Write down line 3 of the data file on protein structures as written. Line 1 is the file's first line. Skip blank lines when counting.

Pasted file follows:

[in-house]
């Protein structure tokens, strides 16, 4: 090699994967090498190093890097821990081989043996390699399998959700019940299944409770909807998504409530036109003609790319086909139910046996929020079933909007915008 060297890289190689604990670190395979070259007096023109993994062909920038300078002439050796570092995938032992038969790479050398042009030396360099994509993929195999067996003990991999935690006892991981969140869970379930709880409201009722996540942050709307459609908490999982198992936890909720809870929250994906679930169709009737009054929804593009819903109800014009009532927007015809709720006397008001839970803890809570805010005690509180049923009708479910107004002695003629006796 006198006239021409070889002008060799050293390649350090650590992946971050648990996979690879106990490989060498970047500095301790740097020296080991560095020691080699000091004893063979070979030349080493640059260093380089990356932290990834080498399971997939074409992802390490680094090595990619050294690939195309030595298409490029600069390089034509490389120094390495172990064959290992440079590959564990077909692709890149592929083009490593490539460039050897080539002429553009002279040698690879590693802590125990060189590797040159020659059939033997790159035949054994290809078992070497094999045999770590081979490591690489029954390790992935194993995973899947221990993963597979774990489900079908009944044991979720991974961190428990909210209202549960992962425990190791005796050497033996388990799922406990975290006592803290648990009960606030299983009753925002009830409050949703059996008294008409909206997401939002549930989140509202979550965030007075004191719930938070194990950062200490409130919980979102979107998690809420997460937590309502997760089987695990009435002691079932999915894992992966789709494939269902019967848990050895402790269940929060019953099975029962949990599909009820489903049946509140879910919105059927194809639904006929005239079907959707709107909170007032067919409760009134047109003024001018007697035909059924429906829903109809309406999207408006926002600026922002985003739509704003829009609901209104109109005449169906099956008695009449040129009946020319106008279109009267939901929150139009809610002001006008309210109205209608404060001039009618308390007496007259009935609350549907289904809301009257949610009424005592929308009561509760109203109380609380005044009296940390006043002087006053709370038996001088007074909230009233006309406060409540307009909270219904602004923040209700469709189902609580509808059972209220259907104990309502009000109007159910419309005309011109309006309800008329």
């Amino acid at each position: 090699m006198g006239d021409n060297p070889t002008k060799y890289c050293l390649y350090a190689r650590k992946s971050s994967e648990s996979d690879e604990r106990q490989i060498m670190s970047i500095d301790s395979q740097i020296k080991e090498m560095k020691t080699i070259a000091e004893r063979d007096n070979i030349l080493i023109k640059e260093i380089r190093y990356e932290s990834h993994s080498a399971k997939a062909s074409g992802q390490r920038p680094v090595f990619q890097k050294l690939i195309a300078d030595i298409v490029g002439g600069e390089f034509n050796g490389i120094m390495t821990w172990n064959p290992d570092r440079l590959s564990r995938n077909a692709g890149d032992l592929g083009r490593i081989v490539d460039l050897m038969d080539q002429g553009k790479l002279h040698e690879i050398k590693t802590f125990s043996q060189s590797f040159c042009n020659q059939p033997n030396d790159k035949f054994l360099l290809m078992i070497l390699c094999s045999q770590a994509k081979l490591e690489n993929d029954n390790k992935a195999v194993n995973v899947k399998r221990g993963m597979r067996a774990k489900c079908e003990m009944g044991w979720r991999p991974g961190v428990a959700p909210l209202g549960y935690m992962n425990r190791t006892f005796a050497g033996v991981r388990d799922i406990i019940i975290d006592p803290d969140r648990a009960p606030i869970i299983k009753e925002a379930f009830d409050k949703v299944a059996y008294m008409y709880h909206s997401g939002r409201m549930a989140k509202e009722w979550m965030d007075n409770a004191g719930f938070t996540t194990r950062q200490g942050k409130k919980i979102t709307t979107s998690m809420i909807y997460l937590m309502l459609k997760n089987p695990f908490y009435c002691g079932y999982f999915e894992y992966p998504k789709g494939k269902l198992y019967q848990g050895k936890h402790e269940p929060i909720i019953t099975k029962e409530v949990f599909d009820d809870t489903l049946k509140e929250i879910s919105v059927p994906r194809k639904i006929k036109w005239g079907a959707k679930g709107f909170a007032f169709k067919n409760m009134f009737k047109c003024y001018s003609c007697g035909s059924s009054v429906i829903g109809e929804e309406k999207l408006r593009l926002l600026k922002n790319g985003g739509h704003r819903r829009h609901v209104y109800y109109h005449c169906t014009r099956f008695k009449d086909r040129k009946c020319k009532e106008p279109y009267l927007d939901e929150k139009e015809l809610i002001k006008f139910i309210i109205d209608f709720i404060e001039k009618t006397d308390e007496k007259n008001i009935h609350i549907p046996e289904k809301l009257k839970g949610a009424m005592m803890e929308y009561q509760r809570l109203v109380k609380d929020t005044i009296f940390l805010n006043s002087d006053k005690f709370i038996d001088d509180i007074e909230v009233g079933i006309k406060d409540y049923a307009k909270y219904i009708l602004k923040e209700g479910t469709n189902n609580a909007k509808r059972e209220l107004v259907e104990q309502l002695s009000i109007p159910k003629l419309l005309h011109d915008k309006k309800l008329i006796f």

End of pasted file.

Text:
């Amino acid at each position: 090699m006198g006239d021409n060297p070889t002008k060799y890289c050293l390649y350090a190689r650590k992946s971050s994967e648990s996979d690879e604990r106990q490989i060498m670190s970047i500095d301790s395979q740097i020296k080991e090498m560095k020691t080699i070259a000091e004893r063979d007096n070979i030349l080493i023109k640059e260093i380089r190093y990356e932290s990834h993994s080498a399971k997939a062909s074409g992802q390490r920038p680094v090595f990619q890097k050294l690939i195309a300078d030595i298409v490029g002439g600069e390089f034509n050796g490389i120094m390495t821990w172990n064959p290992d570092r440079l590959s564990r995938n077909a692709g890149d032992l592929g083009r490593i081989v490539d460039l050897m038969d080539q002429g553009k790479l002279h040698e690879i050398k590693t802590f125990s043996q060189s590797f040159c042009n020659q059939p033997n030396d790159k035949f054994l360099l290809m078992i070497l390699c094999s045999q770590a994509k081979l490591e690489n993929d029954n390790k992935a195999v194993n995973v899947k399998r221990g993963m597979r067996a774990k489900c079908e003990m009944g044991w979720r991999p991974g961190v428990a959700p909210l209202g549960y935690m992962n425990r190791t006892f005796a050497g033996v991981r388990d799922i406990i019940i975290d006592p803290d969140r648990a009960p606030i869970i299983k009753e925002a379930f009830d409050k949703v299944a059996y008294m008409y709880h909206s997401g939002r409201m549930a989140k509202e009722w979550m965030d007075n409770a004191g719930f938070t996540t194990r950062q200490g942050k409130k919980i979102t709307t979107s998690m809420i909807y997460l937590m309502l459609k997760n089987p695990f908490y009435c002691g079932y999982f999915e894992y992966p998504k789709g494939k269902l198992y019967q848990g050895k936890h402790e269940p929060i909720i019953t099975k029962e409530v949990f599909d009820d809870t489903l049946k509140e929250i879910s919105v059927p994906r194809k639904i006929k036109w005239g079907a959707k679930g709107f909170a007032f169709k067919n409760m009134f009737k047109c003024y001018s003609c007697g035909s059924s009054v429906i829903g109809e929804e309406k999207l408006r593009l926002l600026k922002n790319g985003g739509h704003r819903r829009h609901v209104y109800y109109h005449c169906t014009r099956f008695k009449d086909r040129k009946c020319k009532e106008p279109y009267l927007d939901e929150k139009e015809l809610i002001k006008f139910i309210i109205d209608f709720i404060e001039k009618t006397d308390e007496k007259n008001i009935h609350i549907p046996e289904k809301l009257k839970g949610a009424m005592m803890e929308y009561q509760r809570l109203v109380k609380d929020t005044i009296f940390l805010n006043s002087d006053k005690f709370i038996d001088d509180i007074e909230v009233g079933i006309k406060d409540y049923a307009k909270y219904i009708l602004k923040e209700g479910t469709n189902n609580a909007k509808r059972e209220l107004v259907e104990q309502l002695s009000i109007p159910k003629l419309l005309h011109d915008k309006k309800l008329i006796f």